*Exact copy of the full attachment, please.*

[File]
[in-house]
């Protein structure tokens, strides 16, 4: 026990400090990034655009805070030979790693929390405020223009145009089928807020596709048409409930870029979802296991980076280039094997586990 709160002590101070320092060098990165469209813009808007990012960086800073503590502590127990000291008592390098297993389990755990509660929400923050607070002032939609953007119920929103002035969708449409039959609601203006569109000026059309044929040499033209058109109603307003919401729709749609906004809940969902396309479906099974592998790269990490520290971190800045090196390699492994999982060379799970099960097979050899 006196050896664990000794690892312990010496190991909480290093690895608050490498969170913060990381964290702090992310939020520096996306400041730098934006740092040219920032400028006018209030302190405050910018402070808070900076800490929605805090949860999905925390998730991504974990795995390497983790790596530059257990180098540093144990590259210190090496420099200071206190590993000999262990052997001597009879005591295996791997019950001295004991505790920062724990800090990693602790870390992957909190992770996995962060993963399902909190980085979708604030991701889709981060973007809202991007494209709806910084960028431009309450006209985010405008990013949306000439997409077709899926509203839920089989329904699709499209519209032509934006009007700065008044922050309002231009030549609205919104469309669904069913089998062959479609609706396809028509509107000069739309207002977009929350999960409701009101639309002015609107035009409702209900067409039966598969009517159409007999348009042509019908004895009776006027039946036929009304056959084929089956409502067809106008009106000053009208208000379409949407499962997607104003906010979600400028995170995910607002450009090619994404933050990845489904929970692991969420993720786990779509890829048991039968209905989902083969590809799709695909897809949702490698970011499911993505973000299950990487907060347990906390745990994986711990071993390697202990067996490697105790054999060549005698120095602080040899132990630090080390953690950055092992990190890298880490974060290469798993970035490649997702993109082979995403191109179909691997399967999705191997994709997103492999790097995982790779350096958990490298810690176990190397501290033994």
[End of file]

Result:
[in-house]
């Protein structure tokens, strides 16, 4: 026990400090990034655009805070030979790693929390405020223009145009089928807020596709048409409930870029979802296991980076280039094997586990 709160002590101070320092060098990165469209813009808007990012960086800073503590502590127990000291008592390098297993389990755990509660929400923050607070002032939609953007119920929103002035969708449409039959609601203006569109000026059309044929040499033209058109109603307003919401729709749609906004809940969902396309479906099974592998790269990490520290971190800045090196390699492994999982060379799970099960097979050899 006196050896664990000794690892312990010496190991909480290093690895608050490498969170913060990381964290702090992310939020520096996306400041730098934006740092040219920032400028006018209030302190405050910018402070808070900076800490929605805090949860999905925390998730991504974990795995390497983790790596530059257990180098540093144990590259210190090496420099200071206190590993000999262990052997001597009879005591295996791997019950001295004991505790920062724990800090990693602790870390992957909190992770996995962060993963399902909190980085979708604030991701889709981060973007809202991007494209709806910084960028431009309450006209985010405008990013949306000439997409077709899926509203839920089989329904699709499209519209032509934006009007700065008044922050309002231009030549609205919104469309669904069913089998062959479609609706396809028509509107000069739309207002977009929350999960409701009101639309002015609107035009409702209900067409039966598969009517159409007999348009042509019908004895009776006027039946036929009304056959084929089956409502067809106008009106000053009208208000379409949407499962997607104003906010979600400028995170995910607002450009090619994404933050990845489904929970692991969420993720786990779509890829048991039968209905989902083969590809799709695909897809949702490698970011499911993505973000299950990487907060347990906390745990994986711990071993390697202990067996490697105790054999060549005698120095602080040899132990630090080390953690950055092992990190890298880490974060290469798993970035490649997702993109082979995403191109179909691997399967999705191997994709997103492999790097995982790779350096958990490298810690176990190397501290033994």